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While Visiting Bush, Sarkozy Makes a Call to Clinton


French President Nicolas Sarkozy and U.S. President George Bush at George Washington's Mount Vernon estate. (Reuters).

Nicolas Sarkozy, the aggressively pro-American president of France, has spent two days charming President Bush, but he also has his eye out for the end of the current administration. Between a frenetic round of appearances today in Washington, Sarkozy found 15 minutes to place a call to Sen. Hillary Rodham Clinton (D-N.Y.), the front-runner for the Democratic nomination.

Sarkozy apparently wanted to get some sense of the lay of the land in the American political campaign, said one French source, who pointed out that Sarkozy has already met with Senators Barack Obama (D-Ill.) and John McCain (R-Ariz.).

An American source familiar with the conversation said Sarkozy told Clinton he had caught one of the Democratic debates while he was in America over the summer and was impressed with her performance. Sarkozy told Clinton "the only thing harder than running for President of France is running for president of the United States," said this source, friendly to Clinton, who did not want to be quoted publicizing a private conversation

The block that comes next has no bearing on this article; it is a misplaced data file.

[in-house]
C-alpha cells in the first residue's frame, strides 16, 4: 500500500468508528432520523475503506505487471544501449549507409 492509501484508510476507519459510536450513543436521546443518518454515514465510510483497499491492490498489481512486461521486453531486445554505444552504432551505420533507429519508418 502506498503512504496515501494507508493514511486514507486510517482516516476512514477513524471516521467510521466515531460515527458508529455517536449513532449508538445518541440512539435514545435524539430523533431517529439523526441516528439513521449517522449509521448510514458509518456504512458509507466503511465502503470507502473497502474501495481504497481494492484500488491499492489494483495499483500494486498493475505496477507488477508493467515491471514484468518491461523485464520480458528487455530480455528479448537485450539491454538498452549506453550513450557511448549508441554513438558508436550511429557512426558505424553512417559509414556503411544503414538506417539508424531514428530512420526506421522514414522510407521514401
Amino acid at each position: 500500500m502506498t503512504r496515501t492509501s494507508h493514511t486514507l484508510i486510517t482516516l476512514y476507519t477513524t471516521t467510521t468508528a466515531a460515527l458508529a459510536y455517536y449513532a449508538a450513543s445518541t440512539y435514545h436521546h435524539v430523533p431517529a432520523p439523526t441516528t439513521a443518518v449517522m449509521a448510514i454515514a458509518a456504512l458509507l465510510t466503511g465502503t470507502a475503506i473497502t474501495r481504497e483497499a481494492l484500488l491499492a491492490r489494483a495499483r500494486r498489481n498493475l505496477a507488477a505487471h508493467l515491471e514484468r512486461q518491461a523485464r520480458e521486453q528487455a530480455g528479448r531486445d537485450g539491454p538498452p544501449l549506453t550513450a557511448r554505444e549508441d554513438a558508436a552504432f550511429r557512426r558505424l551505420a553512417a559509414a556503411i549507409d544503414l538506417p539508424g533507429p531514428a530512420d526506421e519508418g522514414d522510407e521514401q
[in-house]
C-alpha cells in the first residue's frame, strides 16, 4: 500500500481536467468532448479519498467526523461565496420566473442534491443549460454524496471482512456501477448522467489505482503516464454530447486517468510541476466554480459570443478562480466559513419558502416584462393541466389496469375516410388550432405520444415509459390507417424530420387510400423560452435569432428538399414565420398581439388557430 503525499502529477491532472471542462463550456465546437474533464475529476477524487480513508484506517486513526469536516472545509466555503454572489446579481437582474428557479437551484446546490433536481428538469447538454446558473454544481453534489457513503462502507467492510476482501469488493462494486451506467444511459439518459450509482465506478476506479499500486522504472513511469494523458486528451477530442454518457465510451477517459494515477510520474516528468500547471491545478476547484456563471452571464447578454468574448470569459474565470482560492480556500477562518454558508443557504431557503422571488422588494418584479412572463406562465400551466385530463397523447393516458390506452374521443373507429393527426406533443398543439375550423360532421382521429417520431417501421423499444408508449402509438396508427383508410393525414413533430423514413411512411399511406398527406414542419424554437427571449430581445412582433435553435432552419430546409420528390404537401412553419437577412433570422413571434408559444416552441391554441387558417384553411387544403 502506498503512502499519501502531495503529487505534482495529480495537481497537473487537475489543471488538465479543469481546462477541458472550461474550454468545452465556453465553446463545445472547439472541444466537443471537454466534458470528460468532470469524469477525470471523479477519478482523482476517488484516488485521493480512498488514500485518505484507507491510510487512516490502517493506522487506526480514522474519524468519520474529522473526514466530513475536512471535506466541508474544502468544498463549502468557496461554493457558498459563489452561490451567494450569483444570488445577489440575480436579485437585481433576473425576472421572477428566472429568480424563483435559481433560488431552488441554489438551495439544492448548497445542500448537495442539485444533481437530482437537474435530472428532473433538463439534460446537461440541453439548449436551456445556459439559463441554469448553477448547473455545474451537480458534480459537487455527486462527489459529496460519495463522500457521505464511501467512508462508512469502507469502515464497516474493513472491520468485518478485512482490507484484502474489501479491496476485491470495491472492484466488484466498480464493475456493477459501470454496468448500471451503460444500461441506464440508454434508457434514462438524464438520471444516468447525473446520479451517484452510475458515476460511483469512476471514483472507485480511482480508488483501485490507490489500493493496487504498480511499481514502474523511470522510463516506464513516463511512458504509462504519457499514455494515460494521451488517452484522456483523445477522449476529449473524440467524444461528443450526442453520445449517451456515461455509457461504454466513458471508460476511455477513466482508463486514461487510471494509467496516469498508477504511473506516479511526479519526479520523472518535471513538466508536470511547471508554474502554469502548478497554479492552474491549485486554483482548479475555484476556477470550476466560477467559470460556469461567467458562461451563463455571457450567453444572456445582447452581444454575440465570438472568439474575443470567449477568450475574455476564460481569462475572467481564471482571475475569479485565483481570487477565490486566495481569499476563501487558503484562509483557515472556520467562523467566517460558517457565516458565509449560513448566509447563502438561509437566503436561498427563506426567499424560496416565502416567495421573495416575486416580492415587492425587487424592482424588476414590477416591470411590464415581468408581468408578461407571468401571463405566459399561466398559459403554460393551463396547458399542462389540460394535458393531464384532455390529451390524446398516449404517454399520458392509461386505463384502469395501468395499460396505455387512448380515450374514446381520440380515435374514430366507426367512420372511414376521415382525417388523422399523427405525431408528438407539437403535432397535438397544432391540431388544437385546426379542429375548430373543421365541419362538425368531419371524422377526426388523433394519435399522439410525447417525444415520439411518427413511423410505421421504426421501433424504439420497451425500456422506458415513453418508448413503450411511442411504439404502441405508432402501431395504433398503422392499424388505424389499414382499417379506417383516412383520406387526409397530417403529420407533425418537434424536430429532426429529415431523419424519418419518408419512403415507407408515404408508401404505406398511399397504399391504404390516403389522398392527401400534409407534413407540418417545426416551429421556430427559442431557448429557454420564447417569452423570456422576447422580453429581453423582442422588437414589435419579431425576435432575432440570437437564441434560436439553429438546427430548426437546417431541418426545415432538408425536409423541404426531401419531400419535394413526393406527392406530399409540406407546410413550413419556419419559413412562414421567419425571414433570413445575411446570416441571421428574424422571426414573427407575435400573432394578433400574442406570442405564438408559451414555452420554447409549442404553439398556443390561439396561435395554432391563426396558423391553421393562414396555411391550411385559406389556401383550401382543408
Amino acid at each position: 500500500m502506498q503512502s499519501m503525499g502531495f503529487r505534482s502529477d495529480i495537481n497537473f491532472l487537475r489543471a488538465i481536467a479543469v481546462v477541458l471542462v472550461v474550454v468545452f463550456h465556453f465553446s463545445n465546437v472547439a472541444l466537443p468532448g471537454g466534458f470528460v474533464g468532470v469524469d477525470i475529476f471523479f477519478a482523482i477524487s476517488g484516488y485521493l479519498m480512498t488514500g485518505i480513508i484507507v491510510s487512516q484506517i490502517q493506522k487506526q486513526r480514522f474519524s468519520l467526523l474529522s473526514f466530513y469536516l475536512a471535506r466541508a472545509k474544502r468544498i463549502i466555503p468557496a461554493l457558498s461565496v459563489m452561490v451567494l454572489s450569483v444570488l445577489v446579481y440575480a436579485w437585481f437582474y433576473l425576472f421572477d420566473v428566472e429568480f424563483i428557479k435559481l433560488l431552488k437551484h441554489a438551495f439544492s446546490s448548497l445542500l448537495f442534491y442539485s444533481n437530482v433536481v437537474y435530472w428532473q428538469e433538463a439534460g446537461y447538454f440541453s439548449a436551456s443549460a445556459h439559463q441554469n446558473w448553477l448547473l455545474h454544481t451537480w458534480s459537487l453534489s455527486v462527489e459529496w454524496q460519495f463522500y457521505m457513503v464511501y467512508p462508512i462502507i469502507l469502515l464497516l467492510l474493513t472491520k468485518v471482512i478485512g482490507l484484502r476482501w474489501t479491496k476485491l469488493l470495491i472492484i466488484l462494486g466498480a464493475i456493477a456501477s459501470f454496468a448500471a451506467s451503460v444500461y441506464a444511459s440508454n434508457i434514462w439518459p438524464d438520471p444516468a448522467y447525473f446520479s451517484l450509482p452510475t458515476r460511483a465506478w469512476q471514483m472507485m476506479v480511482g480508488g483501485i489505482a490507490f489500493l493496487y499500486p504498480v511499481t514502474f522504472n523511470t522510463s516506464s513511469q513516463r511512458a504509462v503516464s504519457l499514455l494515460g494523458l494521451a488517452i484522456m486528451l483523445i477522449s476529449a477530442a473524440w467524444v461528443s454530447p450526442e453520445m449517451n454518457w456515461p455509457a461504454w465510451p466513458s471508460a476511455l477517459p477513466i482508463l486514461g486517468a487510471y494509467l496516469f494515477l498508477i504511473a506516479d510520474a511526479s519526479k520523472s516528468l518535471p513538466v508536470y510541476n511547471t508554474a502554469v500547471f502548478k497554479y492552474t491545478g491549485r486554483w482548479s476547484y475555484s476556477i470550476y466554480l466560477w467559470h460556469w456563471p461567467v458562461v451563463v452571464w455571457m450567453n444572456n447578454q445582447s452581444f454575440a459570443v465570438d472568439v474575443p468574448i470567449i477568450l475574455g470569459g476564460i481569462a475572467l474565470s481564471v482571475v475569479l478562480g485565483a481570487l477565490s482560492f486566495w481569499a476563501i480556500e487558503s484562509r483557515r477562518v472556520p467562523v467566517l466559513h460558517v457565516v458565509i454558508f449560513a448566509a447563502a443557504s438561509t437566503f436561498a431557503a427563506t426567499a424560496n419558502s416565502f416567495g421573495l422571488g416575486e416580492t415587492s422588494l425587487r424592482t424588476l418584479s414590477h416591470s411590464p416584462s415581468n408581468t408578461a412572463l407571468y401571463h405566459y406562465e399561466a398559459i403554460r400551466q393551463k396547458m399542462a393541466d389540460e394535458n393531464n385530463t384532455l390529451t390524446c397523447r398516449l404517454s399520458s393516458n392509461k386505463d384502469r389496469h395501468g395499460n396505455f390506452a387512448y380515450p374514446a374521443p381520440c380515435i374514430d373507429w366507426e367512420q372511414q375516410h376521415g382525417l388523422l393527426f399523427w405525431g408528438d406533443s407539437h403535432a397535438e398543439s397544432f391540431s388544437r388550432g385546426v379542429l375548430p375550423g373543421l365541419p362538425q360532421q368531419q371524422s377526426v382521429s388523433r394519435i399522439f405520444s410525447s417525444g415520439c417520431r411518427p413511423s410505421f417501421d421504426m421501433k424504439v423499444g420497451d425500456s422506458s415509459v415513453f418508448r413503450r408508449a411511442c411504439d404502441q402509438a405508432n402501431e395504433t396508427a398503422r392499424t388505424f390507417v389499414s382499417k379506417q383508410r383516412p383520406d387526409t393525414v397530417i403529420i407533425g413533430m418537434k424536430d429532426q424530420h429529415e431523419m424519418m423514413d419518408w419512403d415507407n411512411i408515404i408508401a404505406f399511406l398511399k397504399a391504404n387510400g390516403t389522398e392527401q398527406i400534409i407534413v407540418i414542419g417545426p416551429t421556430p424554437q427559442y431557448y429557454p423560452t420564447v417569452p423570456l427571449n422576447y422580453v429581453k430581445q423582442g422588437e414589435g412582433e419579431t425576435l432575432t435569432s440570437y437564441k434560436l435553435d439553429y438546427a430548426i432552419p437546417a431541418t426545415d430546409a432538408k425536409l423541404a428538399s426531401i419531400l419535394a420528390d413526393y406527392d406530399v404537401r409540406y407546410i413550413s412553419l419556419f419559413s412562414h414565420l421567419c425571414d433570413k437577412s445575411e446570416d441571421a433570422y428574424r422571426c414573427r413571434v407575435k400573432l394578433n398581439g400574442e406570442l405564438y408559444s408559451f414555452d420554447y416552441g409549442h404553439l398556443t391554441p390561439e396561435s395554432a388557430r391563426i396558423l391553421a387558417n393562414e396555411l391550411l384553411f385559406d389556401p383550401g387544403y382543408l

There's no question Sarkozy is thinking ahead beyond the Bush administration. Appearing before a group of business executives at the Four Seasons Hotel on Tuesday, the French president said: "Regardless of who is president -- male or female -- we will work hand in hand together."

Later in the evening, he joked about the campaign as he toasted President Bush, in French, at a black-tie dinner at the White House. "I have no electoral ambitions when it comes to the U.S. even though I know it's a very special day because it's the day on which Americans elect their presidents," he said. "So allow me to celebrate the memory and pay tribute to the long line of American presidents who have always put forward, who have always given priority to the friendship between our two countries."

No word on whether Sarkozy called on Rudy Giuliani, who has frequently cited the French president as an example of what's going right with the world on the campaign trail.

---Michael Abramowitz

By Washington Post editors  |  November 7, 2007; 6:25 PM ET
 
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